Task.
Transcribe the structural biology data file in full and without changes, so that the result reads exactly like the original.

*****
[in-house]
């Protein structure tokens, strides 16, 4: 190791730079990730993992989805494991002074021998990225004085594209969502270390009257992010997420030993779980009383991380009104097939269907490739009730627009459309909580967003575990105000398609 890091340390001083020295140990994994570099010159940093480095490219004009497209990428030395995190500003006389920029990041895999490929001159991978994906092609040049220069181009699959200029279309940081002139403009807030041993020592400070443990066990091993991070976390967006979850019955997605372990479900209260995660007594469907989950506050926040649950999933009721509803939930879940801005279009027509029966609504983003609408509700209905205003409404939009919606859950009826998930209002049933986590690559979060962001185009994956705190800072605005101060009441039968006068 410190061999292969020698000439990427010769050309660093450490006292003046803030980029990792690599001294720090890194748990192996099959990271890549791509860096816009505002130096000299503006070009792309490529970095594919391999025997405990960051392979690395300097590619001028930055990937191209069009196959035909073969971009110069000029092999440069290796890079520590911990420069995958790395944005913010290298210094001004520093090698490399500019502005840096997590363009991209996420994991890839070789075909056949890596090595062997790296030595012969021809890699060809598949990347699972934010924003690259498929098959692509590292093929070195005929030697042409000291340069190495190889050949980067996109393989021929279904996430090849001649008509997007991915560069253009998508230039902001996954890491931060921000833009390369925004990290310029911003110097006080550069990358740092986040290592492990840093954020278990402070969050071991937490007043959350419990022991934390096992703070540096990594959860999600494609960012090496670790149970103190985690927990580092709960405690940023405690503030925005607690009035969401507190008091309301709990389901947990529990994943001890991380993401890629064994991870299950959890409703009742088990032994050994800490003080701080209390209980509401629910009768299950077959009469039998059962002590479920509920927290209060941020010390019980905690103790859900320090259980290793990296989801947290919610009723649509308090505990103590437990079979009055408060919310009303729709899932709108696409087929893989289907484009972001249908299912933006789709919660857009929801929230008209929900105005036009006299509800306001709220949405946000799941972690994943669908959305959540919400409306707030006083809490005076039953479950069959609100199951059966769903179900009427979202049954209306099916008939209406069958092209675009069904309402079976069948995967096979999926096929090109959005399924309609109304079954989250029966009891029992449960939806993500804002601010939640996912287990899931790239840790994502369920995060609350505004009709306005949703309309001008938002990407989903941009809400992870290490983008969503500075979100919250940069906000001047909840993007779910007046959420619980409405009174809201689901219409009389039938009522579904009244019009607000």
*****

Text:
[in-house]
């Protein structure tokens, strides 16, 4: 190791730079990730993992989805494991002074021998990225004085594209969502270390009257992010997420030993779980009383991380009104097939269907490739009730627009459309909580967003575990105000398609 890091340390001083020295140990994994570099010159940093480095490219004009497209990428030395995190500003006389920029990041895999490929001159991978994906092609040049220069181009699959200029279309940081002139403009807030041993020592400070443990066990091993991070976390967006979850019955997605372990479900209260995660007594469907989950506050926040649950999933009721509803939930879940801005279009027509029966609504983003609408509700209905205003409404939009919606859950009826998930209002049933986590690559979060962001185009994956705190800072605005101060009441039968006068 410190061999292969020698000439990427010769050309660093450490006292003046803030980029990792690599001294720090890194748990192996099959990271890549791509860096816009505002130096000299503006070009792309490529970095594919391999025997405990960051392979690395300097590619001028930055990937191209069009196959035909073969971009110069000029092999440069290796890079520590911990420069995958790395944005913010290298210094001004520093090698490399500019502005840096997590363009991209996420994991890839070789075909056949890596090595062997790296030595012969021809890699060809598949990347699972934010924003690259498929098959692509590292093929070195005929030697042409000291340069190495190889050949980067996109393989021929279904996430090849001649008509997007991915560069253009998508230039902001996954890491931060921000833009390369925004990290310029911003110097006080550069990358740092986040290592492990840093954020278990402070969050071991937490007043959350419990022991934390096992703070540096990594959860999600494609960012090496670790149970103190985690927990580092709960405690940023405690503030925005607690009035969401507190008091309301709990389901947990529990994943001890991380993401890629064994991870299950959890409703009742088990032994050994800490003080701080209390209980509401629910009768299950077959009469039998059962002590479920509920927290209060941020010390019980905690103790859900320090259980290793990296989801947290919610009723649509308090505990103590437990079979009055408060919310009303729709899932709108696409087929893989289907484009972001249908299912933006789709919660857009929801929230008209929900105005036009006299509800306001709220949405946000799941972690994943669908959305959540919400409306707030006083809490005076039953479950069959609100199951059966769903179900009427979202049954209306099916008939209406069958092209675009069904309402079976069948995967096979999926096929090109959005399924309609109304079954989250029966009891029992449960939806993500804002601010939640996912287990899931790239840790994502369920995060609350505004009709306005949703309309001008938002990407989903941009809400992870290490983008969503500075979100919250940069906000001047909840993007779910007046959420619980409405009174809201689901219409009389039938009522579904009244019009607000």